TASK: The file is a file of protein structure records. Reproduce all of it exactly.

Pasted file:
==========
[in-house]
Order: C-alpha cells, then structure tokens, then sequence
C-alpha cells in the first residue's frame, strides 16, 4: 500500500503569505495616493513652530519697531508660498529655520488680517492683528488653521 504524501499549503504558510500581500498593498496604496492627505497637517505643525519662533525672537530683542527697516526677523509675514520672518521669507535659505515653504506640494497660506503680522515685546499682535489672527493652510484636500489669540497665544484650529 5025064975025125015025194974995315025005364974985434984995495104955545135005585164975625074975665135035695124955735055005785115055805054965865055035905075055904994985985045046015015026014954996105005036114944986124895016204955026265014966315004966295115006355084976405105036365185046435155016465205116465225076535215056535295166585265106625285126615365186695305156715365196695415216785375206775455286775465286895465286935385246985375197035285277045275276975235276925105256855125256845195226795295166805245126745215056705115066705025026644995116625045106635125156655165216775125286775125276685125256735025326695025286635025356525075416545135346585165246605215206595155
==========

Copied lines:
[in-house]
Order: C-alpha cells, then structure tokens, then sequence
C-alpha cells in the first residue's frame, strides 16, 4: 500500500503569505495616493513652530519697531508660498529655520488680517492683528488653521 504524501499549503504558510500581500498593498496604496492627505497637517505643525519662533525672537530683542527697516526677523509675514520672518521669507535659505515653504506640494497660506503680522515685546499682535489672527493652510484636500489669540497665544484650529 5025064975025125015025194974995315025005364974985434984995495104955545135005585164975625074975665135035695124955735055005785115055805054965865055035905075055904994985985045046015015026014954996105005036114944986124895016204955026265014966315004966295115006355084976405105036365185046435155016465205116465225076535215056535295166585265106625285126615365186695305156715365196695415216785375206775455286775465286895465286935385246985375197035285277045275276975235276925105256855125256845195226795295166805245126745215056705115066705025026644995116625045106635125156655165216775125286775125276685125256735025326695025286635025356525075416545135346585165246605215206595155